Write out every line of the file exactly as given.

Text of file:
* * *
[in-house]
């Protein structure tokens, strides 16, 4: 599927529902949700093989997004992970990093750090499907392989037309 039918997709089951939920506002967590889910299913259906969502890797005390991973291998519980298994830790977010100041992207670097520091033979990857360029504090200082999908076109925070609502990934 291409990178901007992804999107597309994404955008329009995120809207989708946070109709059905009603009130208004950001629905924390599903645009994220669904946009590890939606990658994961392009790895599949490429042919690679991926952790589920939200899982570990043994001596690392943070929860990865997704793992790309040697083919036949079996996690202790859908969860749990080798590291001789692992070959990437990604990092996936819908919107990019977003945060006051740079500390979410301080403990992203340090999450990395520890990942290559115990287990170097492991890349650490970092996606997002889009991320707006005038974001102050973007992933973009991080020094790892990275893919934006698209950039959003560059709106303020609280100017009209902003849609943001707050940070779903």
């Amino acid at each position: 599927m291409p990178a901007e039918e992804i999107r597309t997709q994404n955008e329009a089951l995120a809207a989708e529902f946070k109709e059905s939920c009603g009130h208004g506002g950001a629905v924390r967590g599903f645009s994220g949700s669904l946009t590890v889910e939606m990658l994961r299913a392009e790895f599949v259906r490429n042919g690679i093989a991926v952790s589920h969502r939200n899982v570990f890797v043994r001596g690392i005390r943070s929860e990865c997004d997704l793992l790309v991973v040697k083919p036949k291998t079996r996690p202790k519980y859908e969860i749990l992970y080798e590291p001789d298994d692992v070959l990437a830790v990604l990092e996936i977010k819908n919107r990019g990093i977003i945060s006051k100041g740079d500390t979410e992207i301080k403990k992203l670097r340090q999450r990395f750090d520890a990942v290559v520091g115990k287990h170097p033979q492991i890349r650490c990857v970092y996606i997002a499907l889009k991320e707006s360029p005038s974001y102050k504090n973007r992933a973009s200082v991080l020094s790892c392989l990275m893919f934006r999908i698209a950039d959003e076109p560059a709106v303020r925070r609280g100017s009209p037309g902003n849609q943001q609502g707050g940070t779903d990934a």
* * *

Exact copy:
[in-house]
């Protein structure tokens, strides 16, 4: 599927529902949700093989997004992970990093750090499907392989037309 039918997709089951939920506002967590889910299913259906969502890797005390991973291998519980298994830790977010100041992207670097520091033979990857360029504090200082999908076109925070609502990934 291409990178901007992804999107597309994404955008329009995120809207989708946070109709059905009603009130208004950001629905924390599903645009994220669904946009590890939606990658994961392009790895599949490429042919690679991926952790589920939200899982570990043994001596690392943070929860990865997704793992790309040697083919036949079996996690202790859908969860749990080798590291001789692992070959990437990604990092996936819908919107990019977003945060006051740079500390979410301080403990992203340090999450990395520890990942290559115990287990170097492991890349650490970092996606997002889009991320707006005038974001102050973007992933973009991080020094790892990275893919934006698209950039959003560059709106303020609280100017009209902003849609943001707050940070779903």
């Amino acid at each position: 599927m291409p990178a901007e039918e992804i999107r597309t997709q994404n955008e329009a089951l995120a809207a989708e529902f946070k109709e059905s939920c009603g009130h208004g506002g950001a629905v924390r967590g599903f645009s994220g949700s669904l946009t590890v889910e939606m990658l994961r299913a392009e790895f599949v259906r490429n042919g690679i093989a991926v952790s589920h969502r939200n899982v570990f890797v043994r001596g690392i005390r943070s929860e990865c997004d997704l793992l790309v991973v040697k083919p036949k291998t079996r996690p202790k519980y859908e969860i749990l992970y080798e590291p001789d298994d692992v070959l990437a830790v990604l990092e996936i977010k819908n919107r990019g990093i977003i945060s006051k100041g740079d500390t979410e992207i301080k403990k992203l670097r340090q999450r990395f750090d520890a990942v290559v520091g115990k287990h170097p033979q492991i890349r650490c990857v970092y996606i997002a499907l889009k991320e707006s360029p005038s974001y102050k504090n973007r992933a973009s200082v991080l020094s790892c392989l990275m893919f934006r999908i698209a950039d959003e076109p560059a709106v303020r925070r609280g100017s009209p037309g902003n849609q943001q609502g707050g940070t779903d990934a």